• 2018-05-29T00:30:00-07:00
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  • 2018-05-31T00:30:00-07:00
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  • 2018-06-02T00:30:00-07:00
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  • 2018-06-02T04:30:00-07:00
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Unsafe: The Truth Behind Everyday Chemicals

There are tens of thousands of chemicals in our air, water, and in the everyday products we use. They are largely unregulated and few are adequately tested for safety. They contribute to disease and are linked to conditions such as asthma, autism, ADHD, diabetes, cancers, infertility, cognitive disorders, obesity, reproductive disorders and birth defects. "Earth Focus" looks at endocrine disruptors, ubiquitous chemicals that affect development, metabolism, fertility and intelligence at extremely low doses and at what measures could be taken to better ensure public safety.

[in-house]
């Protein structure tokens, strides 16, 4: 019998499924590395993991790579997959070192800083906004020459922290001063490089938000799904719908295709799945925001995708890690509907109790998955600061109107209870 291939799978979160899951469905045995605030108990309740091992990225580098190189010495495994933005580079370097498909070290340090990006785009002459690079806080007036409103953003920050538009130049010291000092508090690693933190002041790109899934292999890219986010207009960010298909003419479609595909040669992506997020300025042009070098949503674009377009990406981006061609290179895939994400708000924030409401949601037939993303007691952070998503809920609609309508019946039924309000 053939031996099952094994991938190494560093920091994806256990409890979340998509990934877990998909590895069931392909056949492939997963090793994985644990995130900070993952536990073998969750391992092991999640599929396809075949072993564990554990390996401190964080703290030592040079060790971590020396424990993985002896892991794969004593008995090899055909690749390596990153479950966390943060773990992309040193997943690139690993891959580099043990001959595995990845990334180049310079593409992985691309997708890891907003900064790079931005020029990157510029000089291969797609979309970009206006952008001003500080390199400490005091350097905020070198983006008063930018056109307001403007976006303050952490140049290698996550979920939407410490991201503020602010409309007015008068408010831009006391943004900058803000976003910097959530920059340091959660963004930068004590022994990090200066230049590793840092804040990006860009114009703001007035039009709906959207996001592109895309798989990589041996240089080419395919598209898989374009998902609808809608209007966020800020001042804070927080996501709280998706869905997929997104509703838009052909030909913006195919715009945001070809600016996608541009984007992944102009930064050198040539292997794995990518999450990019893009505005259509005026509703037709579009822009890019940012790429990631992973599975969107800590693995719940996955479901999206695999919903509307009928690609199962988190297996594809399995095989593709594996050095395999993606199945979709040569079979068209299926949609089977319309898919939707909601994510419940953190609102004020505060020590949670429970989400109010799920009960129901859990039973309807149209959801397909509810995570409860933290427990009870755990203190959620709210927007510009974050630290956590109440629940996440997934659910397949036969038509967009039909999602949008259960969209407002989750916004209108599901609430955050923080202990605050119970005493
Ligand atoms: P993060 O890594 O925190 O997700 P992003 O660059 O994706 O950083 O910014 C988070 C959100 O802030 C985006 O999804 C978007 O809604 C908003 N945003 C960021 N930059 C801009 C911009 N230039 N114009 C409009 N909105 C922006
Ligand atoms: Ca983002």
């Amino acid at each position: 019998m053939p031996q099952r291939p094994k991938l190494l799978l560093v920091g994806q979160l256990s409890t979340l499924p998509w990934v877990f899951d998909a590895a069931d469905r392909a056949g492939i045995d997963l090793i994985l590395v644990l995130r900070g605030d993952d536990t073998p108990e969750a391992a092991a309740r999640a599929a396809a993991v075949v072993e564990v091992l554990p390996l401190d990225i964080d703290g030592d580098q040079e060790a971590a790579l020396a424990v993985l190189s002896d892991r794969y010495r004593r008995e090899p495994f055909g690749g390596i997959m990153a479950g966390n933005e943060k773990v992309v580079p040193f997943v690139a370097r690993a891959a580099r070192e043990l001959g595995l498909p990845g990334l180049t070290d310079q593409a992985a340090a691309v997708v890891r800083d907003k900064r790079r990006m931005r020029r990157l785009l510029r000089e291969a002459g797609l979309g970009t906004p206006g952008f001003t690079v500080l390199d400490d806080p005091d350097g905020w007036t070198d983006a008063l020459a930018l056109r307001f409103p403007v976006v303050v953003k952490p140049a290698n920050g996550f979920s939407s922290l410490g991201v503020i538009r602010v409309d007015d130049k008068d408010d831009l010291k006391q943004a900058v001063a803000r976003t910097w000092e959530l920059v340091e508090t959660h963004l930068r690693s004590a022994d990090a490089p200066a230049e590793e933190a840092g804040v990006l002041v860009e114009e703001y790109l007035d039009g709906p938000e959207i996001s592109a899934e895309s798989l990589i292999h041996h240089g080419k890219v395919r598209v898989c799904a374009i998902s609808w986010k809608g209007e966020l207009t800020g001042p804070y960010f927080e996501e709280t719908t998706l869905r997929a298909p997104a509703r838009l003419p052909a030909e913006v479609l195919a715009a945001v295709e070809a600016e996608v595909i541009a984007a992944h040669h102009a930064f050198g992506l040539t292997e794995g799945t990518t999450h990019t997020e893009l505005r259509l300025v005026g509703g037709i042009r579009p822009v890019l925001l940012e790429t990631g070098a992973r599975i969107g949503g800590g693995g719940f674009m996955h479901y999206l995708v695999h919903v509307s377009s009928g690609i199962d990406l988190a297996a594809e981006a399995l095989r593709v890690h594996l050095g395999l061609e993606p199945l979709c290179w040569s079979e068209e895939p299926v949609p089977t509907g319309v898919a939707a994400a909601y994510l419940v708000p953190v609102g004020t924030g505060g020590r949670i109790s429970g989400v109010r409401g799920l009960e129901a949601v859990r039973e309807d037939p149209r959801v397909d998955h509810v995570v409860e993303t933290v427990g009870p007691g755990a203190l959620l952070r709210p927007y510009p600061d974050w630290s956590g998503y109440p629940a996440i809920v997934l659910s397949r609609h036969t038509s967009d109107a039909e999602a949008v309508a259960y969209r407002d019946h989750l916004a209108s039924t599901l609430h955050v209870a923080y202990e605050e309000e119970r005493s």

• 2018-05-30T00:30:00-07:00
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  • 2018-06-06T00:30:00-07:00
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Urban Habitat

With so much biodiversity in the highly urban area of Los Angeles, species are thriving despite human interference, and in some cases because of it.

  • 2018-05-30T13:30:00-07:00
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  • 2018-06-06T18:30:00-07:00
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Tackling Ocean Challenges

Oceans support life, yet they are overfished, polluted, and, with global climate change, are becoming increasingly acidic.

  • 2018-06-05T00:30:00-07:00
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  • 2018-06-09T00:30:00-07:00
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  • 2018-06-09T04:30:00-07:00
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Sea Level Rising: Living With Water

Louisiana still is learning from Hurricane Katrina. Forecasts are dire for Louisiana to experience the second-highest sea level rise in the world. There is a big movement brewing in New Orleans to build adaptive "resilience zones." In Southeast Louisiana, the native peoples of the Isle de Jean Charles have become the first U.S citizens moving within their homeland displaced by climate change.